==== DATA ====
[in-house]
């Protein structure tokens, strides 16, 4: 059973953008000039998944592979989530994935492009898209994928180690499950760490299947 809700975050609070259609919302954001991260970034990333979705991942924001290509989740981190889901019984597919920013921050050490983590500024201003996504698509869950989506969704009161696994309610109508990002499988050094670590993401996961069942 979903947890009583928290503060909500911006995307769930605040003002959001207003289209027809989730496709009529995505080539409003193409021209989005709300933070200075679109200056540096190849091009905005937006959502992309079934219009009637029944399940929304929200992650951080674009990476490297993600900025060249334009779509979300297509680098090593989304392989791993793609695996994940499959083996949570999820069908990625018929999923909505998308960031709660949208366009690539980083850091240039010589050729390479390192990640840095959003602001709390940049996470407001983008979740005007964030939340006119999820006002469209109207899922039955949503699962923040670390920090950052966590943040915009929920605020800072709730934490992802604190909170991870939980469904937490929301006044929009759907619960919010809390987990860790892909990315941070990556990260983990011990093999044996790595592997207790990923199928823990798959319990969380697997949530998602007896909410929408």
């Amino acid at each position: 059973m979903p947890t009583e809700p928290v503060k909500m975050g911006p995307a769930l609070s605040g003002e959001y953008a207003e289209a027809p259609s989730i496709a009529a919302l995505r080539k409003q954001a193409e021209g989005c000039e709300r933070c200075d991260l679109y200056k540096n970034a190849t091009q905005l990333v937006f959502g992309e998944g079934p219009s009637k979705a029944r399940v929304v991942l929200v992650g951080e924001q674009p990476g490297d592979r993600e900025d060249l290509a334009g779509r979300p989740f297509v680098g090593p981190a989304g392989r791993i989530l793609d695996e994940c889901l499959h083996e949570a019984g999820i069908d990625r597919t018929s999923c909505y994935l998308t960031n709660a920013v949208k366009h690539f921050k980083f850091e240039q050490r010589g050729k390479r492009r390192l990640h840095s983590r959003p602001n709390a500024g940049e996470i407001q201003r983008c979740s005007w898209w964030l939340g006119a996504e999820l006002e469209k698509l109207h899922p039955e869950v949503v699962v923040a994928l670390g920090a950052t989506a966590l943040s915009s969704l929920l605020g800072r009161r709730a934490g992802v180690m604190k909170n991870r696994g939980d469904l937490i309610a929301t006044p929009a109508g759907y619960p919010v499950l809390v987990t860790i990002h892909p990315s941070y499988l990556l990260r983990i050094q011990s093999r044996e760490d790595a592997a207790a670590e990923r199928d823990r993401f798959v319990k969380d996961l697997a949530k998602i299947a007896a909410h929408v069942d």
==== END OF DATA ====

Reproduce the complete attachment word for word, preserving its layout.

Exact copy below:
[in-house]
């Protein structure tokens, strides 16, 4: 059973953008000039998944592979989530994935492009898209994928180690499950760490299947 809700975050609070259609919302954001991260970034990333979705991942924001290509989740981190889901019984597919920013921050050490983590500024201003996504698509869950989506969704009161696994309610109508990002499988050094670590993401996961069942 979903947890009583928290503060909500911006995307769930605040003002959001207003289209027809989730496709009529995505080539409003193409021209989005709300933070200075679109200056540096190849091009905005937006959502992309079934219009009637029944399940929304929200992650951080674009990476490297993600900025060249334009779509979300297509680098090593989304392989791993793609695996994940499959083996949570999820069908990625018929999923909505998308960031709660949208366009690539980083850091240039010589050729390479390192990640840095959003602001709390940049996470407001983008979740005007964030939340006119999820006002469209109207899922039955949503699962923040670390920090950052966590943040915009929920605020800072709730934490992802604190909170991870939980469904937490929301006044929009759907619960919010809390987990860790892909990315941070990556990260983990011990093999044996790595592997207790990923199928823990798959319990969380697997949530998602007896909410929408």
């Amino acid at each position: 059973m979903p947890t009583e809700p928290v503060k909500m975050g911006p995307a769930l609070s605040g003002e959001y953008a207003e289209a027809p259609s989730i496709a009529a919302l995505r080539k409003q954001a193409e021209g989005c000039e709300r933070c200075d991260l679109y200056k540096n970034a190849t091009q905005l990333v937006f959502g992309e998944g079934p219009s009637k979705a029944r399940v929304v991942l929200v992650g951080e924001q674009p990476g490297d592979r993600e900025d060249l290509a334009g779509r979300p989740f297509v680098g090593p981190a989304g392989r791993i989530l793609d695996e994940c889901l499959h083996e949570a019984g999820i069908d990625r597919t018929s999923c909505y994935l998308t960031n709660a920013v949208k366009h690539f921050k980083f850091e240039q050490r010589g050729k390479r492009r390192l990640h840095s983590r959003p602001n709390a500024g940049e996470i407001q201003r983008c979740s005007w898209w964030l939340g006119a996504e999820l006002e469209k698509l109207h899922p039955e869950v949503v699962v923040a994928l670390g920090a950052t989506a966590l943040s915009s969704l929920l605020g800072r009161r709730a934490g992802v180690m604190k909170n991870r696994g939980d469904l937490i309610a929301t006044p929009a109508g759907y619960p919010v499950l809390v987990t860790i990002h892909p990315s941070y499988l990556l990260r983990i050094q011990s093999r044996e760490d790595a592997a207790a670590e990923r199928d823990r993401f798959v319990k969380d996961l697997a949530k998602i299947a007896a909410h929408v069942d």